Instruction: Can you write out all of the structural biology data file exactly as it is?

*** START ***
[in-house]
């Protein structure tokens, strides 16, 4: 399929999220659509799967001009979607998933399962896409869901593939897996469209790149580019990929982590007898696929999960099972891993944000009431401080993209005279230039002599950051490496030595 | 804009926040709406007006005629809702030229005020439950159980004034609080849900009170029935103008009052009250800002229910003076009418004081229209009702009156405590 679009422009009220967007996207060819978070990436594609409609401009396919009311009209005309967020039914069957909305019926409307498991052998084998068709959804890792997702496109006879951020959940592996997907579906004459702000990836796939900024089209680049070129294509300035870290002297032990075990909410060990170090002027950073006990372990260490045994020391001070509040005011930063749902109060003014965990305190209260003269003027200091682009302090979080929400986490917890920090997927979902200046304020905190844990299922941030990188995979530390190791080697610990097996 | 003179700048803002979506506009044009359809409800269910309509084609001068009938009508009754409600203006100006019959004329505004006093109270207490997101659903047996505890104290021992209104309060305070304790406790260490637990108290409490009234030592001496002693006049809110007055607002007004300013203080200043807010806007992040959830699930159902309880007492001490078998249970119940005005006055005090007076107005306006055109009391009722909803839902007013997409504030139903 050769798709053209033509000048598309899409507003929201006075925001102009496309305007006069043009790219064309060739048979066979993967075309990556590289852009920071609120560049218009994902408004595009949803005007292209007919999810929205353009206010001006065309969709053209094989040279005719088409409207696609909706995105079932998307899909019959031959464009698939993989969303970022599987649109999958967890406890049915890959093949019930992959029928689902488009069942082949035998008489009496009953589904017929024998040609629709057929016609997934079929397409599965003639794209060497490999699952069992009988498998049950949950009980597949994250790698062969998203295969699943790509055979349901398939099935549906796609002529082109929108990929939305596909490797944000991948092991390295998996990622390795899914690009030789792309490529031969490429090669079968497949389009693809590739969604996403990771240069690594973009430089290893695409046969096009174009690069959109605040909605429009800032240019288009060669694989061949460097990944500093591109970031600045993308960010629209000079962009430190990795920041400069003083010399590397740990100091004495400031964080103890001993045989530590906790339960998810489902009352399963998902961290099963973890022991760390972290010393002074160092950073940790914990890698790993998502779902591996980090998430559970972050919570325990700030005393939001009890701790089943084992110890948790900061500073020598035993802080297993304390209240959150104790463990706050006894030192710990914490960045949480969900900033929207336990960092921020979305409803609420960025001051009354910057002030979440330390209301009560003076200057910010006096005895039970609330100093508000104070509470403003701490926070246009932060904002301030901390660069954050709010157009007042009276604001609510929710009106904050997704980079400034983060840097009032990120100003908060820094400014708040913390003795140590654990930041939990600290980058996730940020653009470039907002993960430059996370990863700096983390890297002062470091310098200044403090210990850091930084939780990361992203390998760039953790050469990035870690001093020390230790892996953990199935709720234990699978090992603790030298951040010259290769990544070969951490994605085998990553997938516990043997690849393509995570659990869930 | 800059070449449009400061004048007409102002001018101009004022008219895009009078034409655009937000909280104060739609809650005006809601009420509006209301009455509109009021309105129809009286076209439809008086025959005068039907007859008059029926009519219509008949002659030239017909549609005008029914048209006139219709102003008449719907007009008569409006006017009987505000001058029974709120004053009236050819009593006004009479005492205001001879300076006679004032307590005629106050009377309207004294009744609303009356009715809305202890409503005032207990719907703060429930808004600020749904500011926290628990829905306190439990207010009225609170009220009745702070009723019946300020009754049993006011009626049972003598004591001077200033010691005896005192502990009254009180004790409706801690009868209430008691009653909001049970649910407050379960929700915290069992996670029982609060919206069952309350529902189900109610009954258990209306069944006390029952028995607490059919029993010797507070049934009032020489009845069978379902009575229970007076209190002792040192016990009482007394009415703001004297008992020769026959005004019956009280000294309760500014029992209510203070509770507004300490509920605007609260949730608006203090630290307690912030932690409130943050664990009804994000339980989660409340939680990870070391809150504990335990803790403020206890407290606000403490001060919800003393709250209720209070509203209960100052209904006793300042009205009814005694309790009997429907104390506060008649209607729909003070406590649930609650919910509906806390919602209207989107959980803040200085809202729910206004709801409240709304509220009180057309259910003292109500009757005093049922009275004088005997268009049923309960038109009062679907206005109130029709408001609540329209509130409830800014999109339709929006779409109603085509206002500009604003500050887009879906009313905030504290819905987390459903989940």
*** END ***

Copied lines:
[in-house]
């Protein structure tokens, strides 16, 4: 399929999220659509799967001009979607998933399962896409869901593939897996469209790149580019990929982590007898696929999960099972891993944000009431401080993209005279230039002599950051490496030595 | 804009926040709406007006005629809702030229005020439950159980004034609080849900009170029935103008009052009250800002229910003076009418004081229209009702009156405590 679009422009009220967007996207060819978070990436594609409609401009396919009311009209005309967020039914069957909305019926409307498991052998084998068709959804890792997702496109006879951020959940592996997907579906004459702000990836796939900024089209680049070129294509300035870290002297032990075990909410060990170090002027950073006990372990260490045994020391001070509040005011930063749902109060003014965990305190209260003269003027200091682009302090979080929400986490917890920090997927979902200046304020905190844990299922941030990188995979530390190791080697610990097996 | 003179700048803002979506506009044009359809409800269910309509084609001068009938009508009754409600203006100006019959004329505004006093109270207490997101659903047996505890104290021992209104309060305070304790406790260490637990108290409490009234030592001496002693006049809110007055607002007004300013203080200043807010806007992040959830699930159902309880007492001490078998249970119940005005006055005090007076107005306006055109009391009722909803839902007013997409504030139903 050769798709053209033509000048598309899409507003929201006075925001102009496309305007006069043009790219064309060739048979066979993967075309990556590289852009920071609120560049218009994902408004595009949803005007292209007919999810929205353009206010001006065309969709053209094989040279005719088409409207696609909706995105079932998307899909019959031959464009698939993989969303970022599987649109999958967890406890049915890959093949019930992959029928689902488009069942082949035998008489009496009953589904017929024998040609629709057929016609997934079929397409599965003639794209060497490999699952069992009988498998049950949950009980597949994250790698062969998203295969699943790509055979349901398939099935549906796609002529082109929108990929939305596909490797944000991948092991390295998996990622390795899914690009030789792309490529031969490429090669079968497949389009693809590739969604996403990771240069690594973009430089290893695409046969096009174009690069959109605040909605429009800032240019288009060669694989061949460097990944500093591109970031600045993308960010629209000079962009430190990795920041400069003083010399590397740990100091004495400031964080103890001993045989530590906790339960998810489902009352399963998902961290099963973890022991760390972290010393002074160092950073940790914990890698790993998502779902591996980090998430559970972050919570325990700030005393939001009890701790089943084992110890948790900061500073020598035993802080297993304390209240959150104790463990706050006894030192710990914490960045949480969900900033929207336990960092921020979305409803609420960025001051009354910057002030979440330390209301009560003076200057910010006096005895039970609330100093508000104070509470403003701490926070246009932060904002301030901390660069954050709010157009007042009276604001609510929710009106904050997704980079400034983060840097009032990120100003908060820094400014708040913390003795140590654990930041939990600290980058996730940020653009470039907002993960430059996370990863700096983390890297002062470091310098200044403090210990850091930084939780990361992203390998760039953790050469990035870690001093020390230790892996953990199935709720234990699978090992603790030298951040010259290769990544070969951490994605085998990553997938516990043997690849393509995570659990869930 | 800059070449449009400061004048007409102002001018101009004022008219895009009078034409655009937000909280104060739609809650005006809601009420509006209301009455509109009021309105129809009286076209439809008086025959005068039907007859008059029926009519219509008949002659030239017909549609005008029914048209006139219709102003008449719907007009008569409006006017009987505000001058029974709120004053009236050819009593006004009479005492205001001879300076006679004032307590005629106050009377309207004294009744609303009356009715809305202890409503005032207990719907703060429930808004600020749904500011926290628990829905306190439990207010009225609170009220009745702070009723019946300020009754049993006011009626049972003598004591001077200033010691005896005192502990009254009180004790409706801690009868209430008691009653909001049970649910407050379960929700915290069992996670029982609060919206069952309350529902189900109610009954258990209306069944006390029952028995607490059919029993010797507070049934009032020489009845069978379902009575229970007076209190002792040192016990009482007394009415703001004297008992020769026959005004019956009280000294309760500014029992209510203070509770507004300490509920605007609260949730608006203090630290307690912030932690409130943050664990009804994000339980989660409340939680990870070391809150504990335990803790403020206890407290606000403490001060919800003393709250209720209070509203209960100052209904006793300042009205009814005694309790009997429907104390506060008649209607729909003070406590649930609650919910509906806390919602209207989107959980803040200085809202729910206004709801409240709304509220009180057309259910003292109500009757005093049922009275004088005997268009049923309960038109009062679907206005109130029709408001609540329209509130409830800014999109339709929006779409109603085509206002500009604003500050887009879906009313905030504290819905987390459903989940």